SAR11 was first discovered at OSU in 1990. Since then researchers have learned that populations of SAR11 increase during the summer and decrease during the winter, in a cycle that correlates to the ebb and flow of organic carbon in the ocean surface. Molecular probes, gene cloning, sequencing techniques and other tools have been used in this exploration.


'"/>

Source:Oregon State University


Related biology news :

1. Researchers Discover That Microbes Can Produce Miniature Electrical Wires
2. Microbes under Greenland Ice may be preview of what scientists find under Mars surface
3. Microbes convert Styrofoam? into biodegradable plastic
4. Microbes hitchhike across Atlantic on desert dust
5. Microbes transform safest PBDEs into more harmful compounds
6. Microbe fixes nitrogen at a blistering 92 C
7. Microbes compete with animals for food by making it stink
8. Microbes start immune response by sneaking inside cells
9. NASA study finds snow melt causes large ocean plant blooms
10. Anammox bacteria produce nitrogen gas in oceans snackbar
11. Elephant seal pups suffer from ocean warming
Post Your Comments:
*Name:
*Comment:
*Email:


(Date:4/13/2017)... April 13, 2017 UBM,s Advanced Design and ... will feature emerging and evolving technology through its 3D ... will run alongside the expo portion of the event ... and demonstrations focused on trending topics within 3D printing ... and manufacturing event will take place June 13-15, 2017 at ...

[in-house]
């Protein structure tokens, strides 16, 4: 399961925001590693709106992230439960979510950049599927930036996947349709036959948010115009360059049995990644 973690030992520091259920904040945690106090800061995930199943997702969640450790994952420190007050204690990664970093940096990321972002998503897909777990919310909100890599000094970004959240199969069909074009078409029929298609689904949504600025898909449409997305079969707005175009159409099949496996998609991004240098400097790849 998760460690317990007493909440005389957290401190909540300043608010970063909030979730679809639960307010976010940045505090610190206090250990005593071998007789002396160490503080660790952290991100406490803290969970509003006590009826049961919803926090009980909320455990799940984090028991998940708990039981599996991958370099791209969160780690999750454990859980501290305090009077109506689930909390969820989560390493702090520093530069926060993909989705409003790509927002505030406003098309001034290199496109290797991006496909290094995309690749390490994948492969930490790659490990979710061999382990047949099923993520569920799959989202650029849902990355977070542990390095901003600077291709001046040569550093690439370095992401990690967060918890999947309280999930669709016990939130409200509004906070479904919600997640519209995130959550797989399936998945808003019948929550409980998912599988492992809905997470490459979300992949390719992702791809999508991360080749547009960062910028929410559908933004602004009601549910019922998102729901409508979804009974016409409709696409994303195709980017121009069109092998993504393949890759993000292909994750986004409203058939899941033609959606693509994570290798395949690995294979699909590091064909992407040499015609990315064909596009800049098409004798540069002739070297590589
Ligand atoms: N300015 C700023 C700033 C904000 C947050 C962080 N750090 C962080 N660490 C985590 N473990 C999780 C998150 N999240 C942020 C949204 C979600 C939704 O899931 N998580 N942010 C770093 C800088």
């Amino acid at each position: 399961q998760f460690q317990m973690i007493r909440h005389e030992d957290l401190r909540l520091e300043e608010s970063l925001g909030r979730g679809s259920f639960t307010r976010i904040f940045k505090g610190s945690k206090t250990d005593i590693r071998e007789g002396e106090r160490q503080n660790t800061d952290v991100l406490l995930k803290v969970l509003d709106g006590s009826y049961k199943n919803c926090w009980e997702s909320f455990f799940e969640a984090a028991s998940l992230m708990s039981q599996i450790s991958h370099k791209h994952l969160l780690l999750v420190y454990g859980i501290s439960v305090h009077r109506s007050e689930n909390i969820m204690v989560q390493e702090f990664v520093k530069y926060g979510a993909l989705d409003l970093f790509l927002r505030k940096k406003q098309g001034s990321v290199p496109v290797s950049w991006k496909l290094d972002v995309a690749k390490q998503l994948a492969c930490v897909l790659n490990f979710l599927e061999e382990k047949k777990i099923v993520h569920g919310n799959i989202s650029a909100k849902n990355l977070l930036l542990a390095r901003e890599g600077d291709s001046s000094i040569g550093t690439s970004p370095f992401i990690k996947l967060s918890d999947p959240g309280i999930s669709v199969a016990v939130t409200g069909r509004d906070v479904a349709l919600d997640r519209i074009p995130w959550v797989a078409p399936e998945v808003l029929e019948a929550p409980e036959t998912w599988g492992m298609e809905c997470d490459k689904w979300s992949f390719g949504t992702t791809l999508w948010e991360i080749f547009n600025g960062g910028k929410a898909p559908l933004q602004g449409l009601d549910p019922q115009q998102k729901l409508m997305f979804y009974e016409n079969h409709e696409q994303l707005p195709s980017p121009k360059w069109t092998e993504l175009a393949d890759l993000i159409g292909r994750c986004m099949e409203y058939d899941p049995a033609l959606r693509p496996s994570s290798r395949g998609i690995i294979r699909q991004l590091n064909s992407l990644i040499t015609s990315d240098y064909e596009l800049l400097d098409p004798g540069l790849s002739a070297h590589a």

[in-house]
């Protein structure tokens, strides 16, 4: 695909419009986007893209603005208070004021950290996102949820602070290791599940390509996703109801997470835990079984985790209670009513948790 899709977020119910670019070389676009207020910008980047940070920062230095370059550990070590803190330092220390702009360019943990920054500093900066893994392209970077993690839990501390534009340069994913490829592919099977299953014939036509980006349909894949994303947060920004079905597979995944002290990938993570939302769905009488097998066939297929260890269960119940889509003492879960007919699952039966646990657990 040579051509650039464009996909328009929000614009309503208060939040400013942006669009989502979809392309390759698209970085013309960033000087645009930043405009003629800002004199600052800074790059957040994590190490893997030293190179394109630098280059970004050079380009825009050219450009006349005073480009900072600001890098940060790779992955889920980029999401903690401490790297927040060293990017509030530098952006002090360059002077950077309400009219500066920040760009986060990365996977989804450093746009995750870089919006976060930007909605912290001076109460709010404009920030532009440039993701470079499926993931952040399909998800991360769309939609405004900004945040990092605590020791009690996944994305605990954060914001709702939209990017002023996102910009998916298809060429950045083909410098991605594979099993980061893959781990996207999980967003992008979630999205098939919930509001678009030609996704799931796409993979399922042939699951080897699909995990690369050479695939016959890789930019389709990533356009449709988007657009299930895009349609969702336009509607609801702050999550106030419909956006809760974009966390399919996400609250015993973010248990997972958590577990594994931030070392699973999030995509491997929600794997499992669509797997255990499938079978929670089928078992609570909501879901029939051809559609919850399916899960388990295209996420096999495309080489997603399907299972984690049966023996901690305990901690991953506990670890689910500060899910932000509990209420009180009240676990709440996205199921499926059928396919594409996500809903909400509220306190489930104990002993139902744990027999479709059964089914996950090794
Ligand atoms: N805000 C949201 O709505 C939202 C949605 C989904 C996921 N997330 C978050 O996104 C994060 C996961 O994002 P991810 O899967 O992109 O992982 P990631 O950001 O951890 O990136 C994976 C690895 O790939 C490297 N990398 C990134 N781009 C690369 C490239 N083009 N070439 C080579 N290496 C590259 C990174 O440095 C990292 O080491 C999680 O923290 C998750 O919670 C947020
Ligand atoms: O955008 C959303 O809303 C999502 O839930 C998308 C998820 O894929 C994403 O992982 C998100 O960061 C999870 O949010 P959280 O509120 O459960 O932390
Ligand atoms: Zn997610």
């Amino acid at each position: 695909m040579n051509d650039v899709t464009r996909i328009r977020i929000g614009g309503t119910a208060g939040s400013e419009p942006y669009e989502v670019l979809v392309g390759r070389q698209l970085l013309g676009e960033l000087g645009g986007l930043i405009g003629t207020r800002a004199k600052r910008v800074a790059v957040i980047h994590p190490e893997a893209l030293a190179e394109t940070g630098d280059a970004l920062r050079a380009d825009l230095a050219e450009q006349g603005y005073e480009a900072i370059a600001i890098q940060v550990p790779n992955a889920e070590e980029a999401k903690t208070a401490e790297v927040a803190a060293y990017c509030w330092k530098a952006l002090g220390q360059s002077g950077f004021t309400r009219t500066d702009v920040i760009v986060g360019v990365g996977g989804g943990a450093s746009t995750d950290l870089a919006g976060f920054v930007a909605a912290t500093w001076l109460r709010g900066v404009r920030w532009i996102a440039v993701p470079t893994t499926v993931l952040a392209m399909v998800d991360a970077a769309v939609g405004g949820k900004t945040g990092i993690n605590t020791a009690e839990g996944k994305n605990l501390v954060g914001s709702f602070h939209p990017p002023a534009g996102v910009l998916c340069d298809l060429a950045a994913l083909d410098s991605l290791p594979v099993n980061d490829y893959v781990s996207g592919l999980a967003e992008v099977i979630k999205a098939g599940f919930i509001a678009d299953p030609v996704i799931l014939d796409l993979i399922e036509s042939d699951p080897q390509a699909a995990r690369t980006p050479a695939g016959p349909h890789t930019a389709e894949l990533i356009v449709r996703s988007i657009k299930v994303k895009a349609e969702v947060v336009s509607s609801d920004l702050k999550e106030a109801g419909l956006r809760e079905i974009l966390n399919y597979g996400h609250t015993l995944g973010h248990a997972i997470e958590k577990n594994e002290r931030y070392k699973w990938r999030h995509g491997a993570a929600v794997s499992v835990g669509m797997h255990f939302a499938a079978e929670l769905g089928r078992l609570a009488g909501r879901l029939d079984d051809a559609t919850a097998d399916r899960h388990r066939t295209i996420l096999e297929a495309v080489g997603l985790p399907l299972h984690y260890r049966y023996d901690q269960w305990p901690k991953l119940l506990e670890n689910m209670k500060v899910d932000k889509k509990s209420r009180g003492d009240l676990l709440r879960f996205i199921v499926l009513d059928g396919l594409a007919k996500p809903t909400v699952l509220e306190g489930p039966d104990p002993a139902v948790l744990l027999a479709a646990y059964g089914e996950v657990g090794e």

(Date:4/11/2017)... Research and Markets has announced the addition of the ... ... grow at a CAGR of 30.37% during the period 2017-2021. ... prepared based on an in-depth market analysis with inputs from industry ... over the coming years. The report also includes a discussion of ...
(Date:4/6/2017)... April 6, 2017 Forecasts by ... Document Readers, by End-Use (Transportation & Logistics, Government & ... Gas & Fossil Generation Facility, Nuclear Power), Industrial, Retail, ... Are you looking for a definitive report ... ...
Breaking Biology News(10 mins):
(Date:7/17/2017)... ... 2017 , ... DuPont Pioneer today announced the launch of ... dedicated to connecting third-party innovators with DuPont Pioneer scientists is now available and ... and digital solutions. , “DuPont Pioneer is building on its long history of ...
(Date:7/14/2017)... ... 14, 2017 , ... Sonic Manufacturing Technologies is proud to ... a solar system on its roof top. “We will be independent of the ... Raab stated. The company’s proud history of social responsibility and participation in the ...
(Date:7/13/2017)... , ... July 13, 2017 , ... Thousands of pilots ... August for the National Aeromodeling Championships (Nats). Pilots come to Muncie to compete in ... earn spots on US teams that participate in world championships. , RC Pylon (July ...
(Date:7/13/2017)... ... July 13, 2017 , ... Frederick’s first and only ... growth in the past year after an intensive restructuring. Under the leadership of ... and expanded its board of directors to revitalize the organization. As a result, ...
Breaking Biology Technology: